First Oil Well in Western Canada

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First Oil Well in Western Canada
National Historic Site of Canada
Oilwell-WatertonNP-Alberta.jpg
marker at the well location
Province Alberta
Designated as a NHSC 1985
Founder Natural History Branch, Geological Survey of Canada
Established 1965
Year built 1902
Website Parks Canada page

The First Oil Well in Western Canada National Historic Site of Canada commemorates the 1902 oil strike in what is now Waterton Lakes National Park, Alberta. Drilled in 1902, the well was the first productive oil well in the western Canadian provinces.

The well was drilled by John Lineham, whose Rocky Mountain Development Company had a mineral claim on the land along Oil Creek (now Cameron Creek), a region of natural oil seeps. The area had been drilled unsuccessfully for oil in the early 1890s, without results. Lineham's well was drilled by a wood "Canadian Pole" rig powered by a 35hp steam engine. The Lineham Discovery Well #1 struck oil at 311 metres (1,020 ft), producing saleable quantities of oil at the rate of 300 barrels per day (48 m3/d). However, the well casing quickly failed, and the bore became jammed with debris and drilling tools. It was cleared in 1904, and a pump was installed. Drill tools again jammed the well and the well was abandoned. The tools remain visible in the bore. Total production was about 8,000 barrels (1,300 m3) of oil.[1]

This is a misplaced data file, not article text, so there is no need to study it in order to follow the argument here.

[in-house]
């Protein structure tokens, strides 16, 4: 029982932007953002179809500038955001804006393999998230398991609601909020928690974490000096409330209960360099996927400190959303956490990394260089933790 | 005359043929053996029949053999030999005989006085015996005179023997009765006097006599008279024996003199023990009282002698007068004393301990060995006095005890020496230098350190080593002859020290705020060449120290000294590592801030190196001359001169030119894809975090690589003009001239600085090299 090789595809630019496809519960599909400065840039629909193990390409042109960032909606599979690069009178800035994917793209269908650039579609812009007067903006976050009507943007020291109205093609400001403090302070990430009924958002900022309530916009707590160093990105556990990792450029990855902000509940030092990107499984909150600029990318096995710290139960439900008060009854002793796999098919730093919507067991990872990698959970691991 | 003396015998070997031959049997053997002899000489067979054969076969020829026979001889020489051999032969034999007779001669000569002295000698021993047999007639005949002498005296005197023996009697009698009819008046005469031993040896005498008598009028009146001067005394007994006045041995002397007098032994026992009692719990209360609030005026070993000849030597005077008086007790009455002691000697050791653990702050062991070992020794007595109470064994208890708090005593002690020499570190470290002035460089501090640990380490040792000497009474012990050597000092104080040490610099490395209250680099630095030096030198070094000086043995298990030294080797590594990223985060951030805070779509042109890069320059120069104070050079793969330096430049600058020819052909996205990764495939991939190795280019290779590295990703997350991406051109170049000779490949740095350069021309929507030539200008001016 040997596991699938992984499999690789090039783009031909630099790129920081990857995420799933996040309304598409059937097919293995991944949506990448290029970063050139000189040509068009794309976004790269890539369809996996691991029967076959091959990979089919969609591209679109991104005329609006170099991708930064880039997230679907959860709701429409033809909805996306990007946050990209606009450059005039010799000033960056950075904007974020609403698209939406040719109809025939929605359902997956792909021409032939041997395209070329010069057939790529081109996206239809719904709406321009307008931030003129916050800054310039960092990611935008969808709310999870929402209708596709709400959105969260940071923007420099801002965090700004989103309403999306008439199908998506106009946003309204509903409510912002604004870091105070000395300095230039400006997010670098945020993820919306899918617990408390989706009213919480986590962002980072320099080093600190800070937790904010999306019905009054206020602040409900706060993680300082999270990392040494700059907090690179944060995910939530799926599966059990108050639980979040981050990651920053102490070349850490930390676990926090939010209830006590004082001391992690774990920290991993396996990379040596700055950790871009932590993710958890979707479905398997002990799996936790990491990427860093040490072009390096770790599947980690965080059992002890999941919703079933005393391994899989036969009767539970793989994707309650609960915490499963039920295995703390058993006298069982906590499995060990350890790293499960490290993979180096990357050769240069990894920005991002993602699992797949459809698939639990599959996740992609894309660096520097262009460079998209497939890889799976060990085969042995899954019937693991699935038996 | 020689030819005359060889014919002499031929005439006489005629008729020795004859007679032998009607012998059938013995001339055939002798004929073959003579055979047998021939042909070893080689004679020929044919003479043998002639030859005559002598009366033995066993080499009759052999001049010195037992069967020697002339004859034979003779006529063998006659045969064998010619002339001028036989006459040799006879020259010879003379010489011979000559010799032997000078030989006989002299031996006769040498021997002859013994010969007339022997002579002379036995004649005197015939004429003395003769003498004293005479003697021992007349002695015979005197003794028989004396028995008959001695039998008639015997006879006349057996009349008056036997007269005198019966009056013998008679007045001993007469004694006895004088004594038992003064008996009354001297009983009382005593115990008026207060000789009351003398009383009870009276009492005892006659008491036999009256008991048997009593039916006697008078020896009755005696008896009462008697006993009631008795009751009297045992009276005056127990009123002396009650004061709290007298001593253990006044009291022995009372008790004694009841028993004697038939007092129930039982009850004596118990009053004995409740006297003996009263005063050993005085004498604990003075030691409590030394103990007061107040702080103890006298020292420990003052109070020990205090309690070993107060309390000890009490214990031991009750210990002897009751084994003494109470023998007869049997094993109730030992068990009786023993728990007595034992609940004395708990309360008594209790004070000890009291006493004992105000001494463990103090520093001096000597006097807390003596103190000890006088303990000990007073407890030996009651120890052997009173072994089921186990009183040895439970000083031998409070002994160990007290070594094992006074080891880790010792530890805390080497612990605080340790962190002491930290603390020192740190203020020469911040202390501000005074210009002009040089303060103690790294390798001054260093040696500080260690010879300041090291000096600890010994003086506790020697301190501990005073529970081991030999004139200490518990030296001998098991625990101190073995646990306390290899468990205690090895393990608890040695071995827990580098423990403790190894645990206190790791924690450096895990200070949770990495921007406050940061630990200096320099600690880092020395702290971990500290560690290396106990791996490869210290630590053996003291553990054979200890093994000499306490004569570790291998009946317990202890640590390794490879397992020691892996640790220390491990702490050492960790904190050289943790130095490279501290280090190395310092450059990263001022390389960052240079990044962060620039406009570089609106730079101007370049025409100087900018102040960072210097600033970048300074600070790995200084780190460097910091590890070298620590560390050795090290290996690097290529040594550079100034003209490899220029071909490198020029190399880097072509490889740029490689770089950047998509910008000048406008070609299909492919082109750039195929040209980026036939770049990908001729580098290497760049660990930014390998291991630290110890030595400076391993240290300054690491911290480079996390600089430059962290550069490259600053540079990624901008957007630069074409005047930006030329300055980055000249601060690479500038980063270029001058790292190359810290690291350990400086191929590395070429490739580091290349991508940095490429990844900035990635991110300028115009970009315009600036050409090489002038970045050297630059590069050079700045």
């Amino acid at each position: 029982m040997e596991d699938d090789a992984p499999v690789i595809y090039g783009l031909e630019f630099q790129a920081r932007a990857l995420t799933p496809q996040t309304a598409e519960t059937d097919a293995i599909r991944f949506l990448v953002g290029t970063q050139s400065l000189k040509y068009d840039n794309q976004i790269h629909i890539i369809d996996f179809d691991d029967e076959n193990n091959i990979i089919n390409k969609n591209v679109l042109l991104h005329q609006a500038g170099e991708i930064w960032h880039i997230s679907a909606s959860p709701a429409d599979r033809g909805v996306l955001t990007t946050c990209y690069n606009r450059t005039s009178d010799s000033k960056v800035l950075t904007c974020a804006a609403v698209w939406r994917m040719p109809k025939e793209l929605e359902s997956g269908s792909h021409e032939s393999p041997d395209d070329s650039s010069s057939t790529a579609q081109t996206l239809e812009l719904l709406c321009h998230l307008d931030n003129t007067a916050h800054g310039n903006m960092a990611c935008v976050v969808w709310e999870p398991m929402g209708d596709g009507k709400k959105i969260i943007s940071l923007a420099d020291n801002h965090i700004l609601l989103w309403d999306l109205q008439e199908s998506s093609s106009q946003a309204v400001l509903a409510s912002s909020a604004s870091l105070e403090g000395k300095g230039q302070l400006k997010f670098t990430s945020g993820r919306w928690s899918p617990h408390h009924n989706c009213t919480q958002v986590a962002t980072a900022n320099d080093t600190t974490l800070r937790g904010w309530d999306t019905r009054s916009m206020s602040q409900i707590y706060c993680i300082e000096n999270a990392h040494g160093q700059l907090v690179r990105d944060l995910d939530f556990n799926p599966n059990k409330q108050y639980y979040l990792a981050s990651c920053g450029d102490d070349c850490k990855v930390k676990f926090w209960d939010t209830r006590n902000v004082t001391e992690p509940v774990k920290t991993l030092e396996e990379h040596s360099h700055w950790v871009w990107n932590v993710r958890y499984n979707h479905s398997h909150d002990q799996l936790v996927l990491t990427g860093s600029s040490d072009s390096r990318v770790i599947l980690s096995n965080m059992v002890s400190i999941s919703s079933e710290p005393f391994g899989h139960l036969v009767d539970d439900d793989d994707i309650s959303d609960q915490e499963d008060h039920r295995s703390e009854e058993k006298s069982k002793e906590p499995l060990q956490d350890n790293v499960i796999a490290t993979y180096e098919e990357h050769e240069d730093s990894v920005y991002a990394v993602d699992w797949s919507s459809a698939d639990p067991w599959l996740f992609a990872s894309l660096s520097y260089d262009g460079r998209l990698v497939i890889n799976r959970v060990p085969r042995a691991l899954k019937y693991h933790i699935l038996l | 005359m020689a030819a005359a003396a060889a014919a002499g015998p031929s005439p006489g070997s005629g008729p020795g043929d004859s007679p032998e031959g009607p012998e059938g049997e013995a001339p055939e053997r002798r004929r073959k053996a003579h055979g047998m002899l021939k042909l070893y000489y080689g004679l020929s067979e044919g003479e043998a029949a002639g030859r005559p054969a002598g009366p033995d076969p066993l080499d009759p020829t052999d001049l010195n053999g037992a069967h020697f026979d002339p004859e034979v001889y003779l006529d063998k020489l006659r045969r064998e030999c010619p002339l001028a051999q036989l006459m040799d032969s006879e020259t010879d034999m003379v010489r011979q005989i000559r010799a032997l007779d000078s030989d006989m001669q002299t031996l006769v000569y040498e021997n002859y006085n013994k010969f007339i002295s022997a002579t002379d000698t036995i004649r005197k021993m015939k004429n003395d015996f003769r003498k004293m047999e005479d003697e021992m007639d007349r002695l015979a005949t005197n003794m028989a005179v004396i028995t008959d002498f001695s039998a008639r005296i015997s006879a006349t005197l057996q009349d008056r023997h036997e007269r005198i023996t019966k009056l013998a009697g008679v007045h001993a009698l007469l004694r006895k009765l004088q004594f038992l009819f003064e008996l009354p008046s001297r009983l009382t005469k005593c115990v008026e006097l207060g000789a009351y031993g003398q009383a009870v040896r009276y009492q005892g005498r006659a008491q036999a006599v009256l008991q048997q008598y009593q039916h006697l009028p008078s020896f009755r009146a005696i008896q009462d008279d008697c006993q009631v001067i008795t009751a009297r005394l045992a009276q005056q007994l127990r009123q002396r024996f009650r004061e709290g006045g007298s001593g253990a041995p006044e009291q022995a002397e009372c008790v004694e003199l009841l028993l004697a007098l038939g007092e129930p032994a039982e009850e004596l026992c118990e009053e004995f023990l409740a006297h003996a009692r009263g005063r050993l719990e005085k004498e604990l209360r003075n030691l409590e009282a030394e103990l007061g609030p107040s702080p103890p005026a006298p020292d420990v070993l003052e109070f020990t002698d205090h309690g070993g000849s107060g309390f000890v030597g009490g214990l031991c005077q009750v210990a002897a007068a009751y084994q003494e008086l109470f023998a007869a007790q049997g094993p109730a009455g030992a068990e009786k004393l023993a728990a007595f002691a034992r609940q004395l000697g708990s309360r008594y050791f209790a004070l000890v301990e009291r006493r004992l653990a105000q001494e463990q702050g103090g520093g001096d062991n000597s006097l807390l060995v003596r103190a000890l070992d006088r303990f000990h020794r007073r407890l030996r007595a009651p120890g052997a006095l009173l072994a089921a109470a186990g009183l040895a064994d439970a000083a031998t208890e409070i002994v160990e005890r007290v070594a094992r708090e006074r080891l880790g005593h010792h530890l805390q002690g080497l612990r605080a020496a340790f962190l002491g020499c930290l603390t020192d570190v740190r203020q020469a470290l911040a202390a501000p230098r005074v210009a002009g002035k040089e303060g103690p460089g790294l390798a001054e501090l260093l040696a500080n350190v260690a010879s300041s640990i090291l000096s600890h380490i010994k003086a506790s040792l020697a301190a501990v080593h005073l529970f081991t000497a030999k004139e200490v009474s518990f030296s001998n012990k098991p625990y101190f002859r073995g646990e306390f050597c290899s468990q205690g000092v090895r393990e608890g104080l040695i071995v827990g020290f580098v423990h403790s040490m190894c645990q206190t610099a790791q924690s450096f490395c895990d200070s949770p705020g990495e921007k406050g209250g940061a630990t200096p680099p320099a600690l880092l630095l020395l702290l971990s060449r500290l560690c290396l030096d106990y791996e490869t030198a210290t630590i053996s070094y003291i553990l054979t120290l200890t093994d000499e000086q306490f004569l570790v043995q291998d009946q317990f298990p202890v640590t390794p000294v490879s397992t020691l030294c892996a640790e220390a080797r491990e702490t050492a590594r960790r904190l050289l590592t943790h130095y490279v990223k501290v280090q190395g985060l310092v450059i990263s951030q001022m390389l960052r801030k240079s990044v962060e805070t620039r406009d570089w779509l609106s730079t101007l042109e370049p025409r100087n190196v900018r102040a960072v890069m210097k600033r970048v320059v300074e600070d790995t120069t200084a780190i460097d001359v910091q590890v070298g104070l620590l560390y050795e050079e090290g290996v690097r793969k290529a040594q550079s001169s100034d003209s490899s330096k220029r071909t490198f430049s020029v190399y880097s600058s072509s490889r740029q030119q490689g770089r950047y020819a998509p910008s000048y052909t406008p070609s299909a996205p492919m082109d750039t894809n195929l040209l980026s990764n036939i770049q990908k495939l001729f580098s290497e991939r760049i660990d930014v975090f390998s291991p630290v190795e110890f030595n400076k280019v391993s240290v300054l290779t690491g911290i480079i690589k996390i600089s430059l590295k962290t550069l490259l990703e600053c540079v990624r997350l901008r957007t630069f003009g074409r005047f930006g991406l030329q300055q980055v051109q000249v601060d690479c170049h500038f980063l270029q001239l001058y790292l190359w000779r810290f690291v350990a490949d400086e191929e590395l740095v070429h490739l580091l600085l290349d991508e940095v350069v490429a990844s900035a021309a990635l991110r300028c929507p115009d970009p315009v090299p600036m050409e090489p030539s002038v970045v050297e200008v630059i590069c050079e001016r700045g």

Production had dwindled before the well was blocked. Further explorations in the area yielded nothing useful, but general exploration in more northerly portions of Alberta yielded the Turner Valley field in 1914. The Oil Creek strike is believed to be the result of oil seepage along fault planes in the Lewis Overthrust, in which oil originating in younger Cretaceous rock has moved upwards through older Pre-Cambrian rock that has been forced over the oil-bearing layers. More oil in the Waterton area was eventually discovered at the Pincher Creek oil field in 1948.[1]

A small monument, depicting a stylized drill rig, was placed over the well in 1968. The site was designated a site of national significance in 1965.[1]

References[edit]

  1. ^ a b c Dormarr, Johan; Watt, Robert A. (2007). "First Oil Well in Western Canada National Historic Site of Canada". Parks Canada. Retrieved 18 June 2010. 

External links[edit]

Coordinates: 49°04′15.48″N 113°59′12.29″W / 49.0709667°N 113.9867472°W / 49.0709667; -113.9867472